Expecting platoons of kisses.
Expecting Temptations — none of which would be the last Temptation, since treats, like hopes, are in the business of multiplying, as long as you feed them.
And Willem was willy-nilly, wonder-working, wild-abandoned when it came to feeding hopes.
Now that he was getting hugs and troughs of vaguely-beefular products on a regular basis, he could dare to dream of prosciutto.
Now that he was feeling better, feeling his worth, feeling like a million bucks if bucks were bison burgers, he could presume to pray for…well, prosciutto. (His hopes were vast, but simple.)
And now that he’d confirmed that, in fact, every day would be like his birthday, he could bring the cake to all the cowards and curmudgeons in his midst. That, I’m afraid, would be us.
Unlike Willem, we are petrified of hope. We’d sooner take our chances with disappointment than the chaos of dreams. Resign yourself to the grey crayon, and you won’t feel lost when a bigger kid steals the cerulean or the salmon or — your secret favorite — the periwinkle. Assume eternal singleness, and you’ll be spared the scarlet cheeks of “it’s not you, it’s me.”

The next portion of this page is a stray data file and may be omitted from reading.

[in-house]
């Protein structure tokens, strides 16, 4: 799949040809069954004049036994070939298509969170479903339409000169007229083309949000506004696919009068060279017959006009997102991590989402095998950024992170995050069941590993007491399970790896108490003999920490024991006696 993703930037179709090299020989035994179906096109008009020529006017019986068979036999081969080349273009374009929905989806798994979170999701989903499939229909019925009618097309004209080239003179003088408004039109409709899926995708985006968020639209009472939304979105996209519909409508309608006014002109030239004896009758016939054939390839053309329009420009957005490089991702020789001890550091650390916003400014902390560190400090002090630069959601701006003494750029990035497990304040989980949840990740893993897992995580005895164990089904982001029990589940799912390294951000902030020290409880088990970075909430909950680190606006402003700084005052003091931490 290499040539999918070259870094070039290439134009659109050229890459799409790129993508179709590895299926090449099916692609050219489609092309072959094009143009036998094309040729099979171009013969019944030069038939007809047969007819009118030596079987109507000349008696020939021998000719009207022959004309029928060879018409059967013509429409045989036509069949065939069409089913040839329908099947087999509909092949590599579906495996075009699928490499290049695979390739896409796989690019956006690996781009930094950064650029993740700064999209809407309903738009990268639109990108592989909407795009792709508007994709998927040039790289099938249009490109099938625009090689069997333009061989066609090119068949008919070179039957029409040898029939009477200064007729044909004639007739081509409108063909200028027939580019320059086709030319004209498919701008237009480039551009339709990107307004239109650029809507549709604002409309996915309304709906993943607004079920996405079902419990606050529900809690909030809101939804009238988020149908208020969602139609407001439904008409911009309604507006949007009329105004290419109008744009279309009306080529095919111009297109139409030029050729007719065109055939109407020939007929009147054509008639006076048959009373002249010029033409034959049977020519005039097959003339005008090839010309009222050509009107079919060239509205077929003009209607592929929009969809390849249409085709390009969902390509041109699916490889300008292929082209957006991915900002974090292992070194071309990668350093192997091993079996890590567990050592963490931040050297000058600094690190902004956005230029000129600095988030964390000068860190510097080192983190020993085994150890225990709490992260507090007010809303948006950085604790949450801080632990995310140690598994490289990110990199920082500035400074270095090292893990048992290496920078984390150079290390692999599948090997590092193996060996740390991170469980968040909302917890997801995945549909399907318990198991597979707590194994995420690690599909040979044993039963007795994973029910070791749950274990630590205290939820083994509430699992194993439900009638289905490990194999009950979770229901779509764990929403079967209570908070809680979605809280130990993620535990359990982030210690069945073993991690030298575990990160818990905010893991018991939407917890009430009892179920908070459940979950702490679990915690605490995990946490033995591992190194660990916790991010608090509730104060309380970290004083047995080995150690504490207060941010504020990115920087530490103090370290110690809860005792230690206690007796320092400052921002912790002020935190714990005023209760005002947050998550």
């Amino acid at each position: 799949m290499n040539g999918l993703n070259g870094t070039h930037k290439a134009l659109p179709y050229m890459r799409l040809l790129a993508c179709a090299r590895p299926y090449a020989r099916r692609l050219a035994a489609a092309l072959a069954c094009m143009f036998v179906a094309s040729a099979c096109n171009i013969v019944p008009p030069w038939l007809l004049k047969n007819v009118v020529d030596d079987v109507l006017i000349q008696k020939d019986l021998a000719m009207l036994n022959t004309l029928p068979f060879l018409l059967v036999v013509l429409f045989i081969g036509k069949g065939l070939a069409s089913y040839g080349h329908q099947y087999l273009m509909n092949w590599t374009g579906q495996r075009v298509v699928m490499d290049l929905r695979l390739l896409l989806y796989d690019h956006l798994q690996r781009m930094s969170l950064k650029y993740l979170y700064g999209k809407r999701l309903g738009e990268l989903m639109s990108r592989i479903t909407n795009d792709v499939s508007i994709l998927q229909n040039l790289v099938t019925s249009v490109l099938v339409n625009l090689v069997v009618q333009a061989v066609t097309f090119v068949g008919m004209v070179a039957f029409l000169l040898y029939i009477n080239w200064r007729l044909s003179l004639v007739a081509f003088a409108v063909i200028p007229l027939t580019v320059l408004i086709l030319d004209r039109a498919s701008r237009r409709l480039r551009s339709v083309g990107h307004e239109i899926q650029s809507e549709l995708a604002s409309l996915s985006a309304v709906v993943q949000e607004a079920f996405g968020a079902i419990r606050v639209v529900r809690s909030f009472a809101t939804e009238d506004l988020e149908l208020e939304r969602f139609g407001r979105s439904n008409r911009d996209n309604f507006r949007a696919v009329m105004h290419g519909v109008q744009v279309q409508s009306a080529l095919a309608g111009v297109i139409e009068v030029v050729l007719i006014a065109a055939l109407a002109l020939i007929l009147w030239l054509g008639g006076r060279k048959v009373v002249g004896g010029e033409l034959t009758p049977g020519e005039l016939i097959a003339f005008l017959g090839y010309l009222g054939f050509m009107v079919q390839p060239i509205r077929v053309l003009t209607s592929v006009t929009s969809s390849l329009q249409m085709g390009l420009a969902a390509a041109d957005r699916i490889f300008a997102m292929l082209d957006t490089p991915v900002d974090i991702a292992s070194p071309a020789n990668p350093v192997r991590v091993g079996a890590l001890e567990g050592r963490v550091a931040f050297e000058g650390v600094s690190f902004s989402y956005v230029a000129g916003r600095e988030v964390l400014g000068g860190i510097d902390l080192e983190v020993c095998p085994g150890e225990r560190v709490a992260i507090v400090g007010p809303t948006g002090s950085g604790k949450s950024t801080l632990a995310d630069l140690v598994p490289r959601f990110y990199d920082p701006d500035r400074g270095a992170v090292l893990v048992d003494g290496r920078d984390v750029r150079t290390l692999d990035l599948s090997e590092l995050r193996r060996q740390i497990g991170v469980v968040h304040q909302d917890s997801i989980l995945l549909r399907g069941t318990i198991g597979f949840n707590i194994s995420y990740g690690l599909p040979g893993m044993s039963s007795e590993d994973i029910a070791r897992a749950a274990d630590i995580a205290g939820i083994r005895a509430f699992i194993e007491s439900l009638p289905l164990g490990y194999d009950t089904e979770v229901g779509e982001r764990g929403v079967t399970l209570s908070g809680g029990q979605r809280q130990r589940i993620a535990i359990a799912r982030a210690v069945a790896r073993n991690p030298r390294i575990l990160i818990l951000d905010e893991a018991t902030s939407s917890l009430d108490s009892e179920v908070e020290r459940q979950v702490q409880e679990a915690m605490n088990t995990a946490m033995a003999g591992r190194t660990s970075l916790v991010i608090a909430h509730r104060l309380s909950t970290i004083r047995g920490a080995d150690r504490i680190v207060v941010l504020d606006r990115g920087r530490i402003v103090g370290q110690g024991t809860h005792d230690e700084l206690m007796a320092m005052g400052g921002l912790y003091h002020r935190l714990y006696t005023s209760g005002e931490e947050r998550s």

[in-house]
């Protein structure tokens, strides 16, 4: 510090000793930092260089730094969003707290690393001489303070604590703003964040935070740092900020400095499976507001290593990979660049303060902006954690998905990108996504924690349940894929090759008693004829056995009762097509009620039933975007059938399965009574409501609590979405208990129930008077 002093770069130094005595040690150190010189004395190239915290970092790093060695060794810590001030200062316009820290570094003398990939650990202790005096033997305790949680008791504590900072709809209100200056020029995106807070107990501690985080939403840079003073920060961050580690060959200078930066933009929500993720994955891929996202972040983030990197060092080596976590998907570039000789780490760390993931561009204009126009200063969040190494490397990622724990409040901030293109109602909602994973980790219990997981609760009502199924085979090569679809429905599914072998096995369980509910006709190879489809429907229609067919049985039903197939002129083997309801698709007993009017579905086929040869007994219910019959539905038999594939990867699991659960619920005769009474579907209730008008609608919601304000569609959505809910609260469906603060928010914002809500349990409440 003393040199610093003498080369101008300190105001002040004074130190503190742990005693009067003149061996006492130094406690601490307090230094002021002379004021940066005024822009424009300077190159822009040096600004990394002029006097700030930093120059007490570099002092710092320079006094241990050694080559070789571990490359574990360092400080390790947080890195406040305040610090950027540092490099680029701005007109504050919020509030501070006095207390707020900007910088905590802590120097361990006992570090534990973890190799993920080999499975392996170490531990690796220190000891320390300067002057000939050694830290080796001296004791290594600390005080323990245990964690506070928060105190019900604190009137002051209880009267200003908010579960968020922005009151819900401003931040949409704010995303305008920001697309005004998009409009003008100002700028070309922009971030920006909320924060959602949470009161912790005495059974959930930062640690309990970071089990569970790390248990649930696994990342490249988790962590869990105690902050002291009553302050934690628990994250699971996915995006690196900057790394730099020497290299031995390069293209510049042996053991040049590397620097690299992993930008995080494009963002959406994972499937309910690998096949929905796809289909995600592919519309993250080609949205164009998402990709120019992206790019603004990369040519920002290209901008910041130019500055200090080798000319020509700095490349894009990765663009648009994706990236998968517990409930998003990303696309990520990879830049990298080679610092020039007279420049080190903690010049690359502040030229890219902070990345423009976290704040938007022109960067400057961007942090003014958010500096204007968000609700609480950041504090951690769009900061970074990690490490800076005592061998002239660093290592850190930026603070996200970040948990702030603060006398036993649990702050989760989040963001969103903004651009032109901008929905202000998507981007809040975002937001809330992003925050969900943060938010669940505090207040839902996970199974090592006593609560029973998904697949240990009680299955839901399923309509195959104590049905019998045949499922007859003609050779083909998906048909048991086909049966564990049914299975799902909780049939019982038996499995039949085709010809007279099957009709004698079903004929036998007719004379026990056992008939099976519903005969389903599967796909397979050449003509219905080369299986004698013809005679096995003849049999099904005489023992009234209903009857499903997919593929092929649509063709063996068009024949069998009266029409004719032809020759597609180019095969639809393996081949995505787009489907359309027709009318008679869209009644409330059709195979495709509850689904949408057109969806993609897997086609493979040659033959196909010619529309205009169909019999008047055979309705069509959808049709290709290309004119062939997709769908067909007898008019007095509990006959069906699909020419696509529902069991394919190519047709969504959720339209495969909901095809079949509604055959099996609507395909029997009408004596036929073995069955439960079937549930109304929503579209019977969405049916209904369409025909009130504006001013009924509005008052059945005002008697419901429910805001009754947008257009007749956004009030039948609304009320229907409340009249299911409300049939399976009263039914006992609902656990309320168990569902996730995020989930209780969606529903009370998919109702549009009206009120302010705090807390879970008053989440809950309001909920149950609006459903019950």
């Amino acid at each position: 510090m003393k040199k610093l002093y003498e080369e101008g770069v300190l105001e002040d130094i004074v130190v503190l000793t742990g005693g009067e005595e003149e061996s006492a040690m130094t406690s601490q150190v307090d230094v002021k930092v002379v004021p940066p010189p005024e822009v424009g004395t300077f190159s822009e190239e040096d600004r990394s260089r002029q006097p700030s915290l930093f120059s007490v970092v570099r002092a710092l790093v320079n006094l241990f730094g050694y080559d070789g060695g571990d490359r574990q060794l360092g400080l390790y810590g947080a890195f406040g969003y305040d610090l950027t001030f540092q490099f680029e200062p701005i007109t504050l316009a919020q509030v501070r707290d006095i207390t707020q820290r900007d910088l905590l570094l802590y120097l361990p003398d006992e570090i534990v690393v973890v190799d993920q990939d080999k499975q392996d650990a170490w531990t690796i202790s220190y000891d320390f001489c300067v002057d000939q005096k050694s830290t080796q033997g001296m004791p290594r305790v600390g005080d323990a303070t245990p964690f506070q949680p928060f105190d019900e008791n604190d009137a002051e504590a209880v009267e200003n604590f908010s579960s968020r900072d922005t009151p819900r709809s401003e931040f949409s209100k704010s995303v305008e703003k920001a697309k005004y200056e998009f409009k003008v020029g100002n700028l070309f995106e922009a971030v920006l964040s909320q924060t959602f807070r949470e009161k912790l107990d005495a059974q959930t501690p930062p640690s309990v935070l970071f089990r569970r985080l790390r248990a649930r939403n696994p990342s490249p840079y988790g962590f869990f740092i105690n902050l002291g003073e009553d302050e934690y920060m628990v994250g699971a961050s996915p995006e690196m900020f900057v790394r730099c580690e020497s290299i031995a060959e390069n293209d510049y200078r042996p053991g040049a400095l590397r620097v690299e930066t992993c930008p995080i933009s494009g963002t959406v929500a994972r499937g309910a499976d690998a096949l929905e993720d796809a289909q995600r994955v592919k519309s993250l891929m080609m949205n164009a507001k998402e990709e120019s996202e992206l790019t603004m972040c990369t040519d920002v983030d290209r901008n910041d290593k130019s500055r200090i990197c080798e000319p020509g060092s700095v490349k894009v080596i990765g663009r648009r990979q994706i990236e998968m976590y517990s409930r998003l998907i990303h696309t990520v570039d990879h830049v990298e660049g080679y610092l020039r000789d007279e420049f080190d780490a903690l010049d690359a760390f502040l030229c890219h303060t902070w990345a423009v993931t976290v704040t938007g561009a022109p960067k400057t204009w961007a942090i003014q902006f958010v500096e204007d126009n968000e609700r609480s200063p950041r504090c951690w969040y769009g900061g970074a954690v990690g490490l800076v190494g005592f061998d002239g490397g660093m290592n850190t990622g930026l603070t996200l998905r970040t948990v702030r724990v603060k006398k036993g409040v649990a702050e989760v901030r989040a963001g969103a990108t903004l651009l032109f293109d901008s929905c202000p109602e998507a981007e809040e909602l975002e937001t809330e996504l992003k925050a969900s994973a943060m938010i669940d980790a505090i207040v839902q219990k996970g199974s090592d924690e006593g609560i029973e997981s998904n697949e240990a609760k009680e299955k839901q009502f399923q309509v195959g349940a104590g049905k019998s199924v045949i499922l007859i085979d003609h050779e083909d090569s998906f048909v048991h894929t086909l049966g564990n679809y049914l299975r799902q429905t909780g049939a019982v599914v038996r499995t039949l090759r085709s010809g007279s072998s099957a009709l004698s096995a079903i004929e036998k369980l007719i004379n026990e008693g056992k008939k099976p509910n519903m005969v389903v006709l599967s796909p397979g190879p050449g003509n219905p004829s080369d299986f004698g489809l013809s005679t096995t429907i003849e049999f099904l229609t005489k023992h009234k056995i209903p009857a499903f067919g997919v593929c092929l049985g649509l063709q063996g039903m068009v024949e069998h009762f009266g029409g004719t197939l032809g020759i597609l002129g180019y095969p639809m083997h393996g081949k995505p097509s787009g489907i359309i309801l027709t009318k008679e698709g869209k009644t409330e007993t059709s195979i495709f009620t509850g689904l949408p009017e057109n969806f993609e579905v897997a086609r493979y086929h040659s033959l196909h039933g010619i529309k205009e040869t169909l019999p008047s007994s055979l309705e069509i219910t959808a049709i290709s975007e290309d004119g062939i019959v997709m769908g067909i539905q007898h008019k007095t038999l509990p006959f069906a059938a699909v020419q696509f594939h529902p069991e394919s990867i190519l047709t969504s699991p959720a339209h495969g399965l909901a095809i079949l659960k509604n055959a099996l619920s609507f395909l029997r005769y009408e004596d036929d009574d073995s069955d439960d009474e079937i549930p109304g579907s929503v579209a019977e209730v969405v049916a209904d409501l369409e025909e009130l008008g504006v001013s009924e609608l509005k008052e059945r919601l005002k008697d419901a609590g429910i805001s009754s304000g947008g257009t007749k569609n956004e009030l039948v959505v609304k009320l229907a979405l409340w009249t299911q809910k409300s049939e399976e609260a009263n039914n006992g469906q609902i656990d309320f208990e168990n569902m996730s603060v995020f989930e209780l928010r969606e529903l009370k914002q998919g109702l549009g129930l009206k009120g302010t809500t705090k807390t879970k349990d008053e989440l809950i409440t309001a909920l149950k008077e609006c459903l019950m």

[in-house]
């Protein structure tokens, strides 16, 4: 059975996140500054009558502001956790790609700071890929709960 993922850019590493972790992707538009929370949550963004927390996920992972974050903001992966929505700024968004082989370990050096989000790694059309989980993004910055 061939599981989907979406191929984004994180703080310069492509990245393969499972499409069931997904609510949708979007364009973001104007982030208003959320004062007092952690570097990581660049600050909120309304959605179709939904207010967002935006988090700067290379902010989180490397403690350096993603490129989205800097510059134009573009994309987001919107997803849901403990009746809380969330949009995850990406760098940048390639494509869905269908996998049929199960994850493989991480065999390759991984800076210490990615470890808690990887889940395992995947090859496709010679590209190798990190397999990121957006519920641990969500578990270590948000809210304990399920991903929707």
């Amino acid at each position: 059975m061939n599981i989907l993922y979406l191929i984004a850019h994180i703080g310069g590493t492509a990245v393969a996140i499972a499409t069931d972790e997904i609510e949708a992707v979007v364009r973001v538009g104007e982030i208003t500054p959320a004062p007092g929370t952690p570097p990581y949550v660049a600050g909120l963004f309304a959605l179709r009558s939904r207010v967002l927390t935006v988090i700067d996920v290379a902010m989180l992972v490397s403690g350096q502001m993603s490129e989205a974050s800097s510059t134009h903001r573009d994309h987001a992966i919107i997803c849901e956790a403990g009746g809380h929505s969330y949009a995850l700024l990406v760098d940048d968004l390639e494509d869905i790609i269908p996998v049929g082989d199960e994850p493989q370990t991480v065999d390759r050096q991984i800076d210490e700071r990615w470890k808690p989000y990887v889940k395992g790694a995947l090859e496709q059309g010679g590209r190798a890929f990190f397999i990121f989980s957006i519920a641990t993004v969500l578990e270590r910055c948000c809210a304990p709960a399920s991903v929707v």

Keep your karaoke under lock and key, and you’ll never have to face the faces that might mock your “Midnight Train to Georgia.”* Hide your watercolors in your closet, and you’ll never have to know what it would feel like to win absolutely nothing in the county art contest.
Or to win the top prize.
Or to win a gasp of joy from the one small viewer who needed precisely your art on precisely that day.
We hope small, and so we hobble along in shadows. All the while, we could be making art and making pizza and making the most of the musky, mysterious days we’re given.
Some prayers will be answered; some dreams will be deferred; some waits will be longer than a CVS receipt, or an unraveled ball of yarn, or the sunbeam that tracks from your toes to the yellow ball in the sky.
Some days will shatter our glass and break our hearts, like the cold day in July when Willem jumped the fence to heaven.
Good heavens, do we miss him.
But if we’re wise and willing and Willemy, we can still feel him here with us.